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Abstracts

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Abstracts are a synopsis (usually 250 words or less) of the most important aspect of an article. They should be clear, concise, and complete enough for readers to have a reasonable understanding of the important portions of the article.1 Since they are the most commonly read part of an article, they must be accurate and avoid the three most common errors: differences in information presented in the abstract and in the body of the article, information given in the abstract that was not presented in the article, and conclusions presented in the abstract that are not supported by information in the abstract.2-4

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There are basically three types of abstracts that are seen in the literature. The first two (descriptive and informational) are somewhat traditional; however, they do not convey as much information as structured abstracts. Structured abstracts were originally designed to convey more information, and have been in use since the 1980s. The type of abstract to be used depends on the type of information and the requirements of the particular place the work is being submitted or used.

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In addition to writing an abstract, some journals ask that indexing terms be submitted. Whenever possible, Medical Subject Headings (MeSH) from the National Library of Medicine should be used for the indexing terms. Each of the abstracts will be discussed in more detail in the following sections.

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DESCRIPTIVE ABSTRACTS
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A descriptive abstract, as its name implies, simply describes the information found in an article. Few specific details are given and it is primarily used in a review article. An example of this type of abstract is as follows:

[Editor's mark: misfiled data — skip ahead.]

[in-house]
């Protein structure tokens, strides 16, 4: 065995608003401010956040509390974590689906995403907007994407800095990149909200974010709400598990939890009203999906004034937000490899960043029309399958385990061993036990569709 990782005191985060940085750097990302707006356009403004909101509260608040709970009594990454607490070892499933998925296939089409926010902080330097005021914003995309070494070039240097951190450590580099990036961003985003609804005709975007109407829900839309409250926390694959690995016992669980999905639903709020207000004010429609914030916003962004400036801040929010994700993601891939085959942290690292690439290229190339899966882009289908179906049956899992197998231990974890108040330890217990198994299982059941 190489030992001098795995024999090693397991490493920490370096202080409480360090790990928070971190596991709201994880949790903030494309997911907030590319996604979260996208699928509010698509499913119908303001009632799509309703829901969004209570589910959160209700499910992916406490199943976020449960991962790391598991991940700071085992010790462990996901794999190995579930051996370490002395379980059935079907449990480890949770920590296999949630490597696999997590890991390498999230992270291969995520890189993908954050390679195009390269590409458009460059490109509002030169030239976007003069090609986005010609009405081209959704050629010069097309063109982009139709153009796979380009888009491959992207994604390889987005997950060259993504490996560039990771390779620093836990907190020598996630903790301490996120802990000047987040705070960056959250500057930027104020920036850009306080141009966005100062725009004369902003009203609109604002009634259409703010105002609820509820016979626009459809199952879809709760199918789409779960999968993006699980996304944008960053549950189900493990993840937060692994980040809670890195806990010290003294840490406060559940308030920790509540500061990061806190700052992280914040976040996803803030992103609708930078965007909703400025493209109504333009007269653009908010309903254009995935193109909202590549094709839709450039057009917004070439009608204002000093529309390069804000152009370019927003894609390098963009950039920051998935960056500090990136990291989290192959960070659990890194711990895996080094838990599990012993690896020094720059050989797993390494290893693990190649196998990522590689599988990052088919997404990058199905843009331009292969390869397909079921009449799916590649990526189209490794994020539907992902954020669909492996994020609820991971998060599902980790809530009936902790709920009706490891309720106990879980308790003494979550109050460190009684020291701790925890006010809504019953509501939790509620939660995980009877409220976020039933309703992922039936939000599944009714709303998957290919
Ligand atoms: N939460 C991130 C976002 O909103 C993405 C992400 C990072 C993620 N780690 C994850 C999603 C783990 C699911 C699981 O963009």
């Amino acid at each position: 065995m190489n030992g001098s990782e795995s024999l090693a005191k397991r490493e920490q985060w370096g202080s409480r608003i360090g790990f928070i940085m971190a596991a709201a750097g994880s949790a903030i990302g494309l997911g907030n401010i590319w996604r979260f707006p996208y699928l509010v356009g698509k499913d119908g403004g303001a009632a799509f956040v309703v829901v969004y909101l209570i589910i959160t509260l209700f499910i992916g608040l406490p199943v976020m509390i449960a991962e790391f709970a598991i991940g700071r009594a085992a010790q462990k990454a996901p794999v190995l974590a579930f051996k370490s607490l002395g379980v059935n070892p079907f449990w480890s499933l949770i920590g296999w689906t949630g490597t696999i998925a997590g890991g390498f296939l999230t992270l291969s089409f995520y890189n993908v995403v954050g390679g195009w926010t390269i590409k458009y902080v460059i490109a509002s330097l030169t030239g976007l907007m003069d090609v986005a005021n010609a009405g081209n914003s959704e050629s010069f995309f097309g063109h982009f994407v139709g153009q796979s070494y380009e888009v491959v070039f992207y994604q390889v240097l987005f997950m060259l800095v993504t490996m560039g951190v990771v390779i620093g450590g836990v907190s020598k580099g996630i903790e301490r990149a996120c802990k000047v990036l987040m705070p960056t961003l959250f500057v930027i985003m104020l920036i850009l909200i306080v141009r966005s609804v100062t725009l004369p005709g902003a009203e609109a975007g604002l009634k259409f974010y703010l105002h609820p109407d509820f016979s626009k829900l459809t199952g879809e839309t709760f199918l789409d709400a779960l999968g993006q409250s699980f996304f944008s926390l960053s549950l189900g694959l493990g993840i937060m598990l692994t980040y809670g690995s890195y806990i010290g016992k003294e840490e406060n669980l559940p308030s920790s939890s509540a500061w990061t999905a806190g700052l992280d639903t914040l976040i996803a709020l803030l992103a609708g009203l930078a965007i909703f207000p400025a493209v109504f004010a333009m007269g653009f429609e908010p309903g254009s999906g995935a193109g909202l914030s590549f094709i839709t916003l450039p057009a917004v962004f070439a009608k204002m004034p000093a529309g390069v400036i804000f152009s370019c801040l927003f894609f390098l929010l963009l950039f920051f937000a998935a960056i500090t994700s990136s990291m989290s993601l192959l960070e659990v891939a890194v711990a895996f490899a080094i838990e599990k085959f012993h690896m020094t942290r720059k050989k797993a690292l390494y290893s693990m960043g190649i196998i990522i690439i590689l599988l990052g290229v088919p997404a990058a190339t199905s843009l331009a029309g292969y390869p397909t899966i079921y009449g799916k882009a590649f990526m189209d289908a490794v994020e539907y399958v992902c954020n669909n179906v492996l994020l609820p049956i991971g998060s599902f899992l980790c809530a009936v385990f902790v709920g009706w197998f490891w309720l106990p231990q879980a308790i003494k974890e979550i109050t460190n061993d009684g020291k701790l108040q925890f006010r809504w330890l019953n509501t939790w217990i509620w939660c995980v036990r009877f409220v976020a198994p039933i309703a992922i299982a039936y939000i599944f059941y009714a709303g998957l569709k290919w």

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Lists of references that should be available, depending on location of the drug information service, are presented. These lists are specific to community, hospital, long-term care facility, and academic sites. Included are general references, indexing and abstracting services, and journals. Specialty references that would be useful in specific circumstances are also presented. In addition, the equipment and software necessary to access the computerized resources is shown for the individual references.

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INFORMATIONAL ABSTRACTS
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Informational abstracts concisely summarize the factual information presented in a study. This type of abstract is more applicable to clinical studies.

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Key points to include in an informational abstract:

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  • Study design (e.g., double-blind, crossover)

  • Purpose

  • Number of patients and other demographic aspects

  • Dosages

  • Results

  • Conclusions

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An example of this type of abstract is as follows:

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A double-blind, randomized comparison of the effects of drug X and drug Y was performed in patients with tsutsugamushi fever, in order to determine whether either drug was superior in efficacy or safety. Twenty patients received 10 mg of drug X three times a day for 15 days. Eighteen patients received 250 mg of drug Y twice a day for 10 days. The ...

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